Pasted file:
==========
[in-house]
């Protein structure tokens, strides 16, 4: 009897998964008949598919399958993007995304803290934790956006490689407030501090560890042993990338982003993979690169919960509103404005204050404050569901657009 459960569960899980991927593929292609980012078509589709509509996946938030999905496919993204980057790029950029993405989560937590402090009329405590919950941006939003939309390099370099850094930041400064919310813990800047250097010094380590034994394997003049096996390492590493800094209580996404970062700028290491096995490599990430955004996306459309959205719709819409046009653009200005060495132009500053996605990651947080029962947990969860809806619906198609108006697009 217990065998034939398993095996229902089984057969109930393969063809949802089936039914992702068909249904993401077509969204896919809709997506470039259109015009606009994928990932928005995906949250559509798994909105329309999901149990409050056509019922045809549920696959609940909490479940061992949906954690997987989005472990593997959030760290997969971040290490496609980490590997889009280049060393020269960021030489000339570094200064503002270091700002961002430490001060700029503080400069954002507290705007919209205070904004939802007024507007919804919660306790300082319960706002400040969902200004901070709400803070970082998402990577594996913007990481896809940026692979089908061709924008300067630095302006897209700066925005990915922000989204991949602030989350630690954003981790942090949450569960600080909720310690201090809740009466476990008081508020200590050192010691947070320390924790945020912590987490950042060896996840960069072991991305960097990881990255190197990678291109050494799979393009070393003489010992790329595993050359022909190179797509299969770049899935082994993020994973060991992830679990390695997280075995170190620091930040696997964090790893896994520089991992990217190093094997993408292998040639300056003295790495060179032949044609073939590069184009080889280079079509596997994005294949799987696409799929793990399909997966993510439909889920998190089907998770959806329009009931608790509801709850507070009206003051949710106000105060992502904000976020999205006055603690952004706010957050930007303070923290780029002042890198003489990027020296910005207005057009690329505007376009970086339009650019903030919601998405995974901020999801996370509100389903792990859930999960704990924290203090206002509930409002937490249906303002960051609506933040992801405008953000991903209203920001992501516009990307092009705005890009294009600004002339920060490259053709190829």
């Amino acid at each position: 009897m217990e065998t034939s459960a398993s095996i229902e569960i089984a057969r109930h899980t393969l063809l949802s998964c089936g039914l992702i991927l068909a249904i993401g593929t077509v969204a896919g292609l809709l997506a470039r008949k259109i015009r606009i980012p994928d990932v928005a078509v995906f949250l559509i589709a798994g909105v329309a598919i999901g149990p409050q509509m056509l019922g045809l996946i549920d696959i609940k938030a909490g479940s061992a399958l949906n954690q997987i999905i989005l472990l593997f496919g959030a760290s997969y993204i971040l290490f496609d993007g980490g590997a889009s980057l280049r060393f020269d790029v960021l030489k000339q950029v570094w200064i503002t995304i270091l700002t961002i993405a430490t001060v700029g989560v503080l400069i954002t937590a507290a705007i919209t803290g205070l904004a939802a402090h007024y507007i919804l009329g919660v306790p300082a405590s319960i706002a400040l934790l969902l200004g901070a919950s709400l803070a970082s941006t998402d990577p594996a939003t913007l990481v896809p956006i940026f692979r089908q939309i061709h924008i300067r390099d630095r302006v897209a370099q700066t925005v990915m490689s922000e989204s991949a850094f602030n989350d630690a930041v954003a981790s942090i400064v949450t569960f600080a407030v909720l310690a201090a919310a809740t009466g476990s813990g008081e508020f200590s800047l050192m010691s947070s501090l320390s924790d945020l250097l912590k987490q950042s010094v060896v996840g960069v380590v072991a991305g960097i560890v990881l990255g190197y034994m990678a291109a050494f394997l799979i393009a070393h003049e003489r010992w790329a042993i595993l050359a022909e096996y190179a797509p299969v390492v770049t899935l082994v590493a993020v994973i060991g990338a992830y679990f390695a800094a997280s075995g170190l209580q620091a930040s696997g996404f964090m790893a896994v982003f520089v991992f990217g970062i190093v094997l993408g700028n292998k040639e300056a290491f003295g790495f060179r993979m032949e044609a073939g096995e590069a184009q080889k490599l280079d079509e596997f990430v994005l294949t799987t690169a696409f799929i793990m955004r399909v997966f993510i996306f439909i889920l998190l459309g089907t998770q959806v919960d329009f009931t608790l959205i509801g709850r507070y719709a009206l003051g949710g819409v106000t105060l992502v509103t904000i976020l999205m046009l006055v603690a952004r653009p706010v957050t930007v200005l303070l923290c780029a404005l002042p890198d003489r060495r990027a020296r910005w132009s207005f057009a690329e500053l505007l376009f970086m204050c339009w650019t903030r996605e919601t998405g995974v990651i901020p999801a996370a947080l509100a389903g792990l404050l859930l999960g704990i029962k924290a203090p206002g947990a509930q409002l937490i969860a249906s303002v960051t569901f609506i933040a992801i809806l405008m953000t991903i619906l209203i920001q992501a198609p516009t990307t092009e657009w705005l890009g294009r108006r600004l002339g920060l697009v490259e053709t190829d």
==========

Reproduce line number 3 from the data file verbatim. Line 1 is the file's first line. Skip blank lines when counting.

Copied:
């Amino acid at each position: 009897m217990e065998t034939s459960a398993s095996i229902e569960i089984a057969r109930h899980t393969l063809l949802s998964c089936g039914l992702i991927l068909a249904i993401g593929t077509v969204a896919g292609l809709l997506a470039r008949k259109i015009r606009i980012p994928d990932v928005a078509v995906f949250l559509i589709a798994g909105v329309a598919i999901g149990p409050q509509m056509l019922g045809l996946i549920d696959i609940k938030a909490g479940s061992a399958l949906n954690q997987i999905i989005l472990l593997f496919g959030a760290s997969y993204i971040l290490f496609d993007g980490g590997a889009s980057l280049r060393f020269d790029v960021l030489k000339q950029v570094w200064i503002t995304i270091l700002t961002i993405a430490t001060v700029g989560v503080l400069i954002t937590a507290a705007i919209t803290g205070l904004a939802a402090h007024y507007i919804l009329g919660v306790p300082a405590s319960i706002a400040l934790l969902l200004g901070a919950s709400l803070a970082s941006t998402d990577p594996a939003t913007l990481v896809p956006i940026f692979r089908q939309i061709h924008i300067r390099d630095r302006v897209a370099q700066t925005v990915m490689s922000e989204s991949a850094f602030n989350d630690a930041v954003a981790s942090i400064v949450t569960f600080a407030v909720l310690a201090a919310a809740t009466g476990s813990g008081e508020f200590s800047l050192m010691s947070s501090l320390s924790d945020l250097l912590k987490q950042s010094v060896v996840g960069v380590v072991a991305g960097i560890v990881l990255g190197y034994m990678a291109a050494f394997l799979i393009a070393h003049e003489r010992w790329a042993i595993l050359a022909e096996y190179a797509p299969v390492v770049t899935l082994v590493a993020v994973i060991g990338a992830y679990f390695a800094a997280s075995g170190l209580q620091a930040s696997g996404f964090m790893a896994v982003f520089v991992f990217g970062i190093v094997l993408g700028n292998k040639e300056a290491f003295g790495f060179r993979m032949e044609a073939g096995e590069a184009q080889k490599l280079d079509e596997f990430v994005l294949t799987t690169a696409f799929i793990m955004r399909v997966f993510i996306f439909i889920l998190l459309g089907t998770q959806v919960d329009f009931t608790l959205i509801g709850r507070y719709a009206l003051g949710g819409v106000t105060l992502v509103t904000i976020l999205m046009l006055v603690a952004r653009p706010v957050t930007v200005l303070l923290c780029a404005l002042p890198d003489r060495r990027a020296r910005w132009s207005f057009a690329e500053l505007l376009f970086m204050c339009w650019t903030r996605e919601t998405g995974v990651i901020p999801a996370a947080l509100a389903g792990l404050l859930l999960g704990i029962k924290a203090p206002g947990a509930q409002l937490i969860a249906s303002v960051t569901f609506i933040a992801i809806l405008m953000t991903i619906l209203i920001q992501a198609p516009t990307t092009e657009w705005l890009g294009r108006r600004l002339g920060l697009v490259e053709t190829d």